adopted the idiosyncratic Toxic Exposure Surveillance System (TESS) definitions, as established by the American Association of Poison Control Centers (AAPCC).

THE “SYSTEMS” CHARACTERISTICS OF A POISON PREVENTION AND CONTROL SYSTEM

The Committee recognized that comprehensively addressing the issue of poisoning required a “systems approach,” with a broad array of government and nongovernment health agencies, including the poison control centers, working together to achieve the common goal of reducing the incidence and severity of poisonings in the U.S. population. Essential to the system is this shared goal and coordinated activities. As described later (in Chapter 9), the other agencies central to such a system include state and local health departments, emergency medical services units, and federal agencies including the Centers for Disease Control and Prevention, Health Resources and Services Administration, Consumer Product Safety Commission, Food and Drug Administration, and others. Furthermore, the components of the Poison Prevention and Control System must share information freely so that each can assess its contributions and achievements. Shared information, including data from TESS, and feedback and evaluation are at the heart of an effectively functioning system. Later in the report, we make the case that the system needs to be integrated with the broader U.S. public health system.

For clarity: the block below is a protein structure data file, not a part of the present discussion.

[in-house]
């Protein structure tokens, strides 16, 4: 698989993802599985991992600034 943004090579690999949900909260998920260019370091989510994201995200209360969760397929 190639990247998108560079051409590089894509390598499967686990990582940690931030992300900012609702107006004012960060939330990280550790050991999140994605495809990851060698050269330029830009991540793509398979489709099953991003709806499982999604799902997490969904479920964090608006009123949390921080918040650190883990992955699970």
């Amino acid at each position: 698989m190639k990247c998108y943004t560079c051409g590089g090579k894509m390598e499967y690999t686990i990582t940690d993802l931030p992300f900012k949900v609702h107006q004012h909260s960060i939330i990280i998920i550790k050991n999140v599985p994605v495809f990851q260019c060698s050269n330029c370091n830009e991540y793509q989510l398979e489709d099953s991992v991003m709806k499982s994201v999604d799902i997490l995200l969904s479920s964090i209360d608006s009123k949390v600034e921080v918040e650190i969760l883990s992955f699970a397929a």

THE ROLE OF POISON CONTROL CENTERS IN A POISON PREVENTION AND CONTROL SYSTEM

The Committee concluded that poison control centers are essential components and building blocks of a Poison Prevention and Control System. These centers are on the front line of meeting the needs of the public and the health care community for information and guidance concerning poison exposures. Public satisfaction with this free service appears to be high. The centers have played an important historical role in providing consumer services and have provided data supporting new packaging and labeling regulations. Thus, poison control centers serve a vital public health function, accentuated by the public concerns about exposure to biological and chemical agents of terrorism.

In the future, however, poison control centers must be more stable financially, population based, and better integrated and coordinated with other stakeholders involved in the protection of the public from hazardous substances. This conclusion reflects the Committee’s assessment that the current network emerged historically with little planning and no con-



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